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EU Parliament to begin process of lifting Le Pen immunity over misused funds

Marine Le Pen (R), French National Front (FN) political party leader and candidate for French 2017 presidential election, and her bodyguard Thierry Legier leave the haidresser in front of her campaign headquarters in Paris, France, April 24, 2017. REUTERS/Charles Platiau

BRUSSELS (Reuters) - The European Parliament is expected to begin the process to lift the immunity of France’s far-right presidential challenger Marine Le Pen on Wednesday for her alleged misuse of European Union funds, parliament officials said.

French judges have asked European lawmakers to remove immunity of the National Front candidate, who is a member of the EU legislature, to allow further investigation into allegations she abuse of funds to pay for party assistants.

The announcement will be made at a plenary sitting in Brussels on Wednesday afternoon, two parliament officials said, in line with standard procedures.

While a financial scandal derailed the presidential bid of French conservative Francois Fillon, Le Pen, who is staunchly anti-EU, has so far survived the allegations unscathed. She came second in Sunday’s first round, and will now face independent centrist Emmanuel Macron in a run-off.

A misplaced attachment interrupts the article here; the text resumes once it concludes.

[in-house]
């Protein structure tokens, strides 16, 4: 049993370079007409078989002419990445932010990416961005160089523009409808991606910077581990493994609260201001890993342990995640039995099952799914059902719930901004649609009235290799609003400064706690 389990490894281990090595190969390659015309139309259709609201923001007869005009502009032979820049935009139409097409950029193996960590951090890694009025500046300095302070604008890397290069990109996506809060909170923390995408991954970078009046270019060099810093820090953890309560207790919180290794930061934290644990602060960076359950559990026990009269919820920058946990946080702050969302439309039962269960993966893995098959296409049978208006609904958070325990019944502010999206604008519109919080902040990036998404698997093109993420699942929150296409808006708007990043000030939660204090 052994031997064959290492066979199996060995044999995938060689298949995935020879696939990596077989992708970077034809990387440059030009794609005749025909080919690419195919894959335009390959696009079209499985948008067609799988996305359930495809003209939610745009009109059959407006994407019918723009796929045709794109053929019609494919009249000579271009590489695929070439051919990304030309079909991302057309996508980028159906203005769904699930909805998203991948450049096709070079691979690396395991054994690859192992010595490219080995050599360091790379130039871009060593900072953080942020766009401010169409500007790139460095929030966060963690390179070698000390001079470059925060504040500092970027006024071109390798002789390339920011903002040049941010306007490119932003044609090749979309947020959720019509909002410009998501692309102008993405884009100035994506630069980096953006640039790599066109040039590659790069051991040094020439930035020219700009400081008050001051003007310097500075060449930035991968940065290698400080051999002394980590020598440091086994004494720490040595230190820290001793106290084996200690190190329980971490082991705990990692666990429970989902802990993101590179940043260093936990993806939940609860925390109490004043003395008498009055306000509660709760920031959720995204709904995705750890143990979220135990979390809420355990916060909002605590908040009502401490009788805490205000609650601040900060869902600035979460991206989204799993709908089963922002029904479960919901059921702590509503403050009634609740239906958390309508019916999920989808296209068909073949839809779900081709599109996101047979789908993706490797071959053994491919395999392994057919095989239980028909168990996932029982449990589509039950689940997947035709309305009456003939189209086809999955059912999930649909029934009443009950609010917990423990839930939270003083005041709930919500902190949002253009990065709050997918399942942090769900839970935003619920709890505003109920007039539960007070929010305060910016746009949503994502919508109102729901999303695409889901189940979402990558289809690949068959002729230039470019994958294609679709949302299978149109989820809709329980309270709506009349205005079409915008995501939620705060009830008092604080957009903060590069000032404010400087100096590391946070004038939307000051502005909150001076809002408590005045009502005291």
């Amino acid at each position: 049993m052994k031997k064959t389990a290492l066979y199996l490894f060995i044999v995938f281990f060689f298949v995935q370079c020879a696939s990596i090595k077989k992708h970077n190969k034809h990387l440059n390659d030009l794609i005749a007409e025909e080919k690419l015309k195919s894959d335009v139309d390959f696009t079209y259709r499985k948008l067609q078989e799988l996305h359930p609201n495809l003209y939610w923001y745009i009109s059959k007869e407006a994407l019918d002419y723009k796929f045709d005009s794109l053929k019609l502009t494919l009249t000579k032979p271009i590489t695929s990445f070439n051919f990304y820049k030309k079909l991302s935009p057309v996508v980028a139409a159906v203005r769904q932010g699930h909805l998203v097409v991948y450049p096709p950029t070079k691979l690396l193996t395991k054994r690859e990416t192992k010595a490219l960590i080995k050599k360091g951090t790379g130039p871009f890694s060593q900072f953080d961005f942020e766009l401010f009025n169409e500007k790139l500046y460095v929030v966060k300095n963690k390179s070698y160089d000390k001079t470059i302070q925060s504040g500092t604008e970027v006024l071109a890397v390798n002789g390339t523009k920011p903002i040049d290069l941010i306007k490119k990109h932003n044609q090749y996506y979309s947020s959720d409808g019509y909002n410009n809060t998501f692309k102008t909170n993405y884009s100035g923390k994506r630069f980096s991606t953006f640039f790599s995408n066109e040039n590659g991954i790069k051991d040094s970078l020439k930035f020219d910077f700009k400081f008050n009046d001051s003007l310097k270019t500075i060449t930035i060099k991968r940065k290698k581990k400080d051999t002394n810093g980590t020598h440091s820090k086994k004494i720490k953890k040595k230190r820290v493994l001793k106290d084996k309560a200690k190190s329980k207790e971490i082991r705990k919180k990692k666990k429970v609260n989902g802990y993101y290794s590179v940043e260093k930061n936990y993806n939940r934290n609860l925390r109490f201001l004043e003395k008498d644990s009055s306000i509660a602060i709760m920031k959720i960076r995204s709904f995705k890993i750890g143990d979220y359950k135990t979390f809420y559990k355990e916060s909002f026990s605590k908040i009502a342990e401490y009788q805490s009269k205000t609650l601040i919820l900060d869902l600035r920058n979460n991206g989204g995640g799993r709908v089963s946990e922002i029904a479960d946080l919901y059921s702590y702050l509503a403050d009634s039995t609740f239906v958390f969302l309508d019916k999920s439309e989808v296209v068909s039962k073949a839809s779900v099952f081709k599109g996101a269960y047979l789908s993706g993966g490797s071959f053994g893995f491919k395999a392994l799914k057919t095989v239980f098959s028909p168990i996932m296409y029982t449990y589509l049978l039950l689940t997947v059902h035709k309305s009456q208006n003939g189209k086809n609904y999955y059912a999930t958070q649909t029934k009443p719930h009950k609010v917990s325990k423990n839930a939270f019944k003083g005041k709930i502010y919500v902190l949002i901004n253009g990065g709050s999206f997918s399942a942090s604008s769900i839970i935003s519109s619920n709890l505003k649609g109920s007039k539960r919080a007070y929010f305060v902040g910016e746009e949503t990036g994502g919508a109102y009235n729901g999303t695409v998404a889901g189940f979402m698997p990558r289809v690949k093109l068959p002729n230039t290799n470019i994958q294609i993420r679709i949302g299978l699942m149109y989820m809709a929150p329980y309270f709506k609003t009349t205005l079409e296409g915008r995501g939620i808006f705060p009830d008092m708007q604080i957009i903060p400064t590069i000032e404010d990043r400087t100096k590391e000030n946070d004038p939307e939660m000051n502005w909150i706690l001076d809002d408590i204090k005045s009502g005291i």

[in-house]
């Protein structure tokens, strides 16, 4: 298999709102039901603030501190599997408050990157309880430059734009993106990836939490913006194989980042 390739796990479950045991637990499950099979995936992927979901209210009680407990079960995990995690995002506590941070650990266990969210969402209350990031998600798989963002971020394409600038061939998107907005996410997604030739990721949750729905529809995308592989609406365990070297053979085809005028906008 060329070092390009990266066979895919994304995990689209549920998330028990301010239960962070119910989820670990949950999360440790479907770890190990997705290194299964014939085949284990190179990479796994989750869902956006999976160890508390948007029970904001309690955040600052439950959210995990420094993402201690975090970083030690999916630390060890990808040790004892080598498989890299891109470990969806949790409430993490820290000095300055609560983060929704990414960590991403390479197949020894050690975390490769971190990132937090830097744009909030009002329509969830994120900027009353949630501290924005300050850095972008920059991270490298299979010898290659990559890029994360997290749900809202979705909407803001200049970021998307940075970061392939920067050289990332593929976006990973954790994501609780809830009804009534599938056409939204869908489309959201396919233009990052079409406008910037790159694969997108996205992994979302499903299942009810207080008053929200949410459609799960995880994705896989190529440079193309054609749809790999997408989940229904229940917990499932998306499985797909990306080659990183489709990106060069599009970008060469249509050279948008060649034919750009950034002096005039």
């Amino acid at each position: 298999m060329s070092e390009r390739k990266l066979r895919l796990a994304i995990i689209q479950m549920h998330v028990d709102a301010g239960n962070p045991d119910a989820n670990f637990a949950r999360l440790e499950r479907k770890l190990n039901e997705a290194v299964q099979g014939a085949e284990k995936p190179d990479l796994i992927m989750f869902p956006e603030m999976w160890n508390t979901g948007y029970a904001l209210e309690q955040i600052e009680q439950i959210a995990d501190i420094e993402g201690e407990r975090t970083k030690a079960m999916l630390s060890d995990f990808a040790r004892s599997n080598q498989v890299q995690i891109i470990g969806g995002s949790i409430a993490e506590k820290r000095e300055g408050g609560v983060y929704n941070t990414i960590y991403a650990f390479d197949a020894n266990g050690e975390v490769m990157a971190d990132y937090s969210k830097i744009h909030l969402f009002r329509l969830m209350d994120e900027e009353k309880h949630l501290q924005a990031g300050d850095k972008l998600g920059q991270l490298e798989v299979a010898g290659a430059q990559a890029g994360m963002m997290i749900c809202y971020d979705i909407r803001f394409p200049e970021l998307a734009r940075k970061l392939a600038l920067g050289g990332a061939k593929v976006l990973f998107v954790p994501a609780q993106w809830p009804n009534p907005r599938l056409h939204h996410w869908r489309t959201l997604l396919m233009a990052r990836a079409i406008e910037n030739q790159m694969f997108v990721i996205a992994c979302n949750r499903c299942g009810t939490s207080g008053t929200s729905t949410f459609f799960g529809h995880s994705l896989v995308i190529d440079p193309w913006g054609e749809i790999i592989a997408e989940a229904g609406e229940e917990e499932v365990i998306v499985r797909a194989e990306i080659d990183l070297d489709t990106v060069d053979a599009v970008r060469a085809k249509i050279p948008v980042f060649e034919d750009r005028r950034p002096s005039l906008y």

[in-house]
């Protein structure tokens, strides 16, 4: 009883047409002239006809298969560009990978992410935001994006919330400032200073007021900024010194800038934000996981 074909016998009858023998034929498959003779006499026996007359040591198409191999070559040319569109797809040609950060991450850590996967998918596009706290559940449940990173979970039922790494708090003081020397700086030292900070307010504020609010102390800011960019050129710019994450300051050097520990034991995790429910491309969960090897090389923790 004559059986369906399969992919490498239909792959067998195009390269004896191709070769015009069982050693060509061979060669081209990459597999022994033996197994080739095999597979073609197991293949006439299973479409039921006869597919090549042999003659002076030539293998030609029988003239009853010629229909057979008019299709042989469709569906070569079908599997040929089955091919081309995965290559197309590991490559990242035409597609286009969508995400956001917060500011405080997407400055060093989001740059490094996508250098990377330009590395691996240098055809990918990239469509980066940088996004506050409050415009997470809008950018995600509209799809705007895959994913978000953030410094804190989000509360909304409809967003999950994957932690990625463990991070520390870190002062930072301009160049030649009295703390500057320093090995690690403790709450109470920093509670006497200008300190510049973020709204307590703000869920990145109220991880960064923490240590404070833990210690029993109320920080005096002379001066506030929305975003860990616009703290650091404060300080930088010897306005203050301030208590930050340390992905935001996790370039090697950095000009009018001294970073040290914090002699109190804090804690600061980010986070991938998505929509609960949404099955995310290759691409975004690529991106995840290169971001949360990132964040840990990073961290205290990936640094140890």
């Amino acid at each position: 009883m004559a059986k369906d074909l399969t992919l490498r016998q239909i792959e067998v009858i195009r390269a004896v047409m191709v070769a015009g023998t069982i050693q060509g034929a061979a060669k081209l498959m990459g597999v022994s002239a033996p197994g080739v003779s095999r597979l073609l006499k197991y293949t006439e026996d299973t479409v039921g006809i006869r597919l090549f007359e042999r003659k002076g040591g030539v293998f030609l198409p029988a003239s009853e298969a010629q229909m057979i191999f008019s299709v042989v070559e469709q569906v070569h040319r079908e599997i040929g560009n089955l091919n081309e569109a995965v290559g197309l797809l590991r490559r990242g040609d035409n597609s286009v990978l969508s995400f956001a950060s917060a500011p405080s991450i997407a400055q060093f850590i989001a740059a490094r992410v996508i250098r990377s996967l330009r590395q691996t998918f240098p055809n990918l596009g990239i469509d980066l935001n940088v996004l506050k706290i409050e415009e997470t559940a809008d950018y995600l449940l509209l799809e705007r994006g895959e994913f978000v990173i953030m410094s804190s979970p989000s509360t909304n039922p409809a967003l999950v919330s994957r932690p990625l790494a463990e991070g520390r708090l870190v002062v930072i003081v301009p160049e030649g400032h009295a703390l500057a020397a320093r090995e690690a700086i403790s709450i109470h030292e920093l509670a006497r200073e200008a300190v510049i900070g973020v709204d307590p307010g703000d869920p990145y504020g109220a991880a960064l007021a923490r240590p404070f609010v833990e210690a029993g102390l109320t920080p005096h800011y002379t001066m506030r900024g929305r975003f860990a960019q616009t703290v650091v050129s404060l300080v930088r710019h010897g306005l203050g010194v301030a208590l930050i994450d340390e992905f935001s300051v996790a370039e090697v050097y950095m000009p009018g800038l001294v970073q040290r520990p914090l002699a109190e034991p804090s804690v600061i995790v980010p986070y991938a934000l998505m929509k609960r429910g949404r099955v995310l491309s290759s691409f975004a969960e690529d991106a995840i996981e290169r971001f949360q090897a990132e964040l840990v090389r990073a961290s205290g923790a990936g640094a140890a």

She could be summoned by the parliament as early as next week to provide explanations about the case, though if she were she might decide not to appear, with the second round due to be held on May 7.

The parliament is also assessing whether to lift her immunity over a separate case of defamation in France. Le Pen has denounced legal proceedings against her as political interference.

EU lawmakers have already sanctioned Le Pen for misspending EU funds. Since February her monthly salary as an EU lawmaker has been cut by half to about 3,000 euros and other allowances have been withdrawn.

The French investigation is aimed at establishing whether other sanctions are warranted.

The EU legislature lifted Le Pen’s immunity in March in relation to a another French investigation over her posting of pictures of Islamic State violence on social media, an offence that in France can carry a penalty of three years in prison and a fine of 75,000 euros ($82,000).

Reporting by Francesco Guarascio; editing by Richard Lough